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Religious Periodicals: Scholarly or Popular?

by Theresa Rhodes last modified Aug 04, 2014 11:16 AM

Note: This guide focuses on evaluating periodicals for your CHR 150 assignments. Additional course-specific resources are available on the main Christianity Subject Librarian page.

Articles from journals and magazines are important sources of current information. You will need a mix of sources for your site reports.  Remember that both types offer valuable information.

  • popular magazines and scholarly journals
  • print (books and journals) and electronic (websites of reputable organizations)

Scholarly journals

  • have a serious "look" with charts, graphs, few glossy pictures--black and white
  • written by an established expert, scholar, or researcher in the field whose credentials and institutional affiliation are listed
  • reviewed by a panel of experts (peers)
  • use the terminology and language of the specific field
  • provides an in depth analysis on a specific subject
  • contents usually include an abstract, literature review, methods, results, conclusion, footnotes, and a bibliography
  • generally published by a professional organization or scholarly press

As a general guideline, searching in ATLA will retrieve articles that are more scholarly.  It is also possible to limit your search to a specific title by selecting the Publications tab in the toolbar.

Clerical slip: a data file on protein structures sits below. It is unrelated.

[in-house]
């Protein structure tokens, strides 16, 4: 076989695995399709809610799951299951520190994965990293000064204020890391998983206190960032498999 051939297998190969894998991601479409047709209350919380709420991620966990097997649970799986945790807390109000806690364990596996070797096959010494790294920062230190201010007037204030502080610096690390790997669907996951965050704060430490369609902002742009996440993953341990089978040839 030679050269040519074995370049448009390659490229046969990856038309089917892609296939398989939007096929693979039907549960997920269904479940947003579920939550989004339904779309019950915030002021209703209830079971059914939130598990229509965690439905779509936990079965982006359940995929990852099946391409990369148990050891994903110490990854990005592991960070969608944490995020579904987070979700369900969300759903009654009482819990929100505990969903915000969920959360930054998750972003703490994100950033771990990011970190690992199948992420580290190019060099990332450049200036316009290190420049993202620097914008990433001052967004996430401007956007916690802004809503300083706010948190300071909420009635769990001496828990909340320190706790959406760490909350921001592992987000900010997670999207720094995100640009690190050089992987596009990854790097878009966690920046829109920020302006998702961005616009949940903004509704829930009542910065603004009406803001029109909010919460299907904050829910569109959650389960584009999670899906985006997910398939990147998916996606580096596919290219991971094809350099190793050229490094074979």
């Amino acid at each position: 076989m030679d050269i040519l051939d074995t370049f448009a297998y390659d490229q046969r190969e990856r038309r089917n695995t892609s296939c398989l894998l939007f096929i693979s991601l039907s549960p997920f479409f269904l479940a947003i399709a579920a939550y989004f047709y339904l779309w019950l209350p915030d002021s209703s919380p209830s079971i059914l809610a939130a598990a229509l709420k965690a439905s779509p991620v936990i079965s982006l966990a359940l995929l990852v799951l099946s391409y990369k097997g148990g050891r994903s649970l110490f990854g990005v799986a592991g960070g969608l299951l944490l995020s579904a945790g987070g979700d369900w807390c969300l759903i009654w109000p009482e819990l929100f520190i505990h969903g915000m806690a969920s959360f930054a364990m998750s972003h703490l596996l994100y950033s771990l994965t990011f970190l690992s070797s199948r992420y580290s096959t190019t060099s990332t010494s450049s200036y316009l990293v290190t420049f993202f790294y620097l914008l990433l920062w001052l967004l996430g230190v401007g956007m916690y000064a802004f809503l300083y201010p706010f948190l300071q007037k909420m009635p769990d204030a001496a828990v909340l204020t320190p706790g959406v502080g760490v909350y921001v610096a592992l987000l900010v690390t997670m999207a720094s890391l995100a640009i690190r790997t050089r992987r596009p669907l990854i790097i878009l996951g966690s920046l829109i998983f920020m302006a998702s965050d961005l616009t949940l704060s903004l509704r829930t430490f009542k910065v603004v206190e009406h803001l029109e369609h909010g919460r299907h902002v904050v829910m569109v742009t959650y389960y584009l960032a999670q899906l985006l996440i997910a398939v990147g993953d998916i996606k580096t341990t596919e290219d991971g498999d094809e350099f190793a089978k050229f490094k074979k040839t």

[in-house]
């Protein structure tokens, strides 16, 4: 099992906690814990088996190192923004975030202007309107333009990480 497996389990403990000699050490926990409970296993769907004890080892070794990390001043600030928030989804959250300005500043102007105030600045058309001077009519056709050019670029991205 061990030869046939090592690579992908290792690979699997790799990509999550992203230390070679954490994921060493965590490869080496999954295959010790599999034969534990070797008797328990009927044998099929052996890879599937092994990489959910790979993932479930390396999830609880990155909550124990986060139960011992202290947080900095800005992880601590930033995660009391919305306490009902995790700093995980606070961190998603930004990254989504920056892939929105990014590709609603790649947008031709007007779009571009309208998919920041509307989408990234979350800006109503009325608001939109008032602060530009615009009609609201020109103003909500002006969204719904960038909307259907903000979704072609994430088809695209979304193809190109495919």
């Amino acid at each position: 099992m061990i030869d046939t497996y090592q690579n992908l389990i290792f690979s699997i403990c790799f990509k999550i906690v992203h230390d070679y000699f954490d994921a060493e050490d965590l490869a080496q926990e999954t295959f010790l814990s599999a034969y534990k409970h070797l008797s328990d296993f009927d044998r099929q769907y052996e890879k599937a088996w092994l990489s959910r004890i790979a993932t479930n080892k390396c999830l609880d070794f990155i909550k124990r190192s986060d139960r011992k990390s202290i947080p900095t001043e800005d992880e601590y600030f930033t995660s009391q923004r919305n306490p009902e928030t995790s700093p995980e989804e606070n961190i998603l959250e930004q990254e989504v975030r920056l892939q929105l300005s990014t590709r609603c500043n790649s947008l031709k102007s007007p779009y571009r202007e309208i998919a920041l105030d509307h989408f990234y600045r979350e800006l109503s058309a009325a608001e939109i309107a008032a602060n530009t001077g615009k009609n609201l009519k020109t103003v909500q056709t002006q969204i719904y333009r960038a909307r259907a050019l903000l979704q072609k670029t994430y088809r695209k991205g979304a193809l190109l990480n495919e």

You may want to look specifically for articles in Biblical Archaeology Review

Popular magazines

  • often slick and glossy, heavily illustrated with photographs--colorful
  • usually shorter articles written by staff or free-lance writers whose credentials may or may not be included
  • reviewed by the magazine editor
  • usually written in simply language with little depth--no subject expertise assumed
  • provides an general overview on a variety of topics
  • rarely include footnotes or bibliographies
  • published for profit

As a general guideline, limiting a search in Academic Search Complete to Scholarly (peer reviewed) will retrieve articles that are more scholarly.


Examples for your CHR 150 assignments include:

Christian Century
Christianity Today


  • You can also use Google to find additional information--look for a tab/header "about" the journal. As an example, here's the link for Baptist History & Heritage.
  • It is okay to use Wikipedia to identify sources--just don't list it as the source in your bibliography.  Follow the links to the actual sources listed and list that source.
  • Print periodicals in the Tarver Library are on the first floor arranged alphabetically by title, rather than by call number.
  • Electronic journals are found using the Find Electronic Journals link from the University Libraries web page.
  • Tarver current periodicals are separated on slanted shelves. You need to lift the top shelf in order to get to the other issues shelved underneath.
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